Georgia: Peace in Our Families

This is the second article written by Marina Tabukashvili from the Taso Foundation in Georgia, Retaj partners in the Sharing for Empowerment project conducted in Lithuania in September 2015.

logo

In 2001, as we were shooting a film in an ethnic minority village, we spoke with the head wife of a man who stretched his arms saying, “What law are you talking about? Tbilisi? Where is Tbilisi?” Tbilisi was one hour away northeast by car. At that point, I thought, “Probably they don’t beat their wives here.” Continue reading

Georgian Women, Rural Women

This article is written by Marina Tabukashvili from the Taso Foundation, Georgia. Marina together with five other Georgian women participated in the Sharing for Empowerment project organized by the Lithuanian Center for Equality Enhancement, in which Retaj are also partners. Please scroll down for pictures from Georgia.

Georgian Women, Rural Women

I am the director of a women’s national fund. I have been in this line of work for fifteen years. Since 2004, we have been working in villages, with rural, conflict-affected, internally displaced, and ethnic minority women, and this entitles me to speak not only about but also on behalf of these women. Continue reading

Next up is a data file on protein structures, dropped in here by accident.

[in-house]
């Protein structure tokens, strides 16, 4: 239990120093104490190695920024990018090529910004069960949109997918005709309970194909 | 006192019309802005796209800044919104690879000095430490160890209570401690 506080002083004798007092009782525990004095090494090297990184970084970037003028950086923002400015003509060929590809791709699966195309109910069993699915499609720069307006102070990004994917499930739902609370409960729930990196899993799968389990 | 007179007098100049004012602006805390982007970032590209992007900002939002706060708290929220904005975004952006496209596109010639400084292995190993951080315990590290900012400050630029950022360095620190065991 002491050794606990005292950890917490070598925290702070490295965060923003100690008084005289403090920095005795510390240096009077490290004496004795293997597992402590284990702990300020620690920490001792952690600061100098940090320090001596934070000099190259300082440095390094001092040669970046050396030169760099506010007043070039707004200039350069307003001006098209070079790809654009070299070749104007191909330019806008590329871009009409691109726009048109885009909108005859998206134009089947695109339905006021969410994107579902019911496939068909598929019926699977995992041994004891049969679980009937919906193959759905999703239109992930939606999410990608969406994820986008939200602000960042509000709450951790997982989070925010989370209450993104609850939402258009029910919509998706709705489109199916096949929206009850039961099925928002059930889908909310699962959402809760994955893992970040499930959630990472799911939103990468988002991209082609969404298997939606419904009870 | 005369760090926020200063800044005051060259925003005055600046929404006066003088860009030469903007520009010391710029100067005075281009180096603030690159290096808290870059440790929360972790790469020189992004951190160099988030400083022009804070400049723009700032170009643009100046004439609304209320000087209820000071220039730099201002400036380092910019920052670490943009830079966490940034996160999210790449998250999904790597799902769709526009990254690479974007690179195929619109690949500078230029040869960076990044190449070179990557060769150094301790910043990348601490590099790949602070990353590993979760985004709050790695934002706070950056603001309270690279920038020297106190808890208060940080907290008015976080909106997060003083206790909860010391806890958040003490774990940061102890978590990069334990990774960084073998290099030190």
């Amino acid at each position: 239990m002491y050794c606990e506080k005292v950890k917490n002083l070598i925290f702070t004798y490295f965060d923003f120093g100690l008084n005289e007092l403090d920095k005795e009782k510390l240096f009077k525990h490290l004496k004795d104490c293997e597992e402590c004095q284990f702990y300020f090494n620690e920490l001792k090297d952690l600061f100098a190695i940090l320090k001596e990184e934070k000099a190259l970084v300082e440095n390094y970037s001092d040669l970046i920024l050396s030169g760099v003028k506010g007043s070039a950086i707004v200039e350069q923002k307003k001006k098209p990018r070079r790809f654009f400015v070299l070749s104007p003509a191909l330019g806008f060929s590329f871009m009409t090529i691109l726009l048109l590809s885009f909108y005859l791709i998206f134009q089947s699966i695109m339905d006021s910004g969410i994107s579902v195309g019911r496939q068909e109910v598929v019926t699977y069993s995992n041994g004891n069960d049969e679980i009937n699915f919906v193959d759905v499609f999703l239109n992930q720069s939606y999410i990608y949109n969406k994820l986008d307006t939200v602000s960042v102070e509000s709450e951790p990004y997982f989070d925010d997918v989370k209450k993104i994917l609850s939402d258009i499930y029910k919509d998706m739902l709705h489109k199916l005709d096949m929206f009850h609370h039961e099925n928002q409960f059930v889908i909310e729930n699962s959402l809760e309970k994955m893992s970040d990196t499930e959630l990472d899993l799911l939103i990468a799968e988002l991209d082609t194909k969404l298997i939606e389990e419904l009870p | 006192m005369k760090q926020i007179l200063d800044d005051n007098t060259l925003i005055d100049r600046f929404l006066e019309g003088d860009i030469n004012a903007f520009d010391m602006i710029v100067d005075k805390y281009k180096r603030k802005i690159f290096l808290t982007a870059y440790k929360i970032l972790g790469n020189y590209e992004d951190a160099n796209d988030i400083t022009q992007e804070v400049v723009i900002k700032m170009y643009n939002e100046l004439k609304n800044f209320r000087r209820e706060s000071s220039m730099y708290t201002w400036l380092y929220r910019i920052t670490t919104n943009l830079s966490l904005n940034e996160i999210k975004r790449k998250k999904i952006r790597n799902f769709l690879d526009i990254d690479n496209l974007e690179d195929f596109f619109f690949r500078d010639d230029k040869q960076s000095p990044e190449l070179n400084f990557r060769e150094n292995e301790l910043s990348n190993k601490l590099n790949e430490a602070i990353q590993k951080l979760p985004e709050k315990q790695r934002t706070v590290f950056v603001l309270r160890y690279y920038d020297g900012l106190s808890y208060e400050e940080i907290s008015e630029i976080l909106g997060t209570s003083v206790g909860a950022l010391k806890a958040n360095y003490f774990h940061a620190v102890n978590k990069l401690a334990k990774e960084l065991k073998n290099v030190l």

Retaj Delegation Arrive in Lithuania for International Project with Georgia

Retaj Women have safely arrived in Lithuania!

Lithuania on the map.

Retaj Foundation for Palestinian Women is honored to participate in the international project “Women in (post)Conflict Situations” organized by the Center for Equality Advancement (Republic of Lithuania, EU).

Women from Palestine, Georgia, and Lithuania will spend the week together learning from each other and sharing experiences. The programme is packed with workshops, meetings, lectures, and discussions. Continue reading

VIDEO: We Travel Palestine – On Camera

At 8 am that sunny Sunday morning 18 children gathered at Retaj, waiting for the bus to take them on a field trip to Sebastiya, a Roman village north of Nablus. A half-hour away from their native Asira, none of the children had been to Sebastiya before.

In high spirits and with backpacks full of home-made sandwiches, the children were waiting impatiently for the day to start, a day that would take them to Sebastiya, a soap factory in Nablus, and an urban park filled with swings and sunshine. Continue reading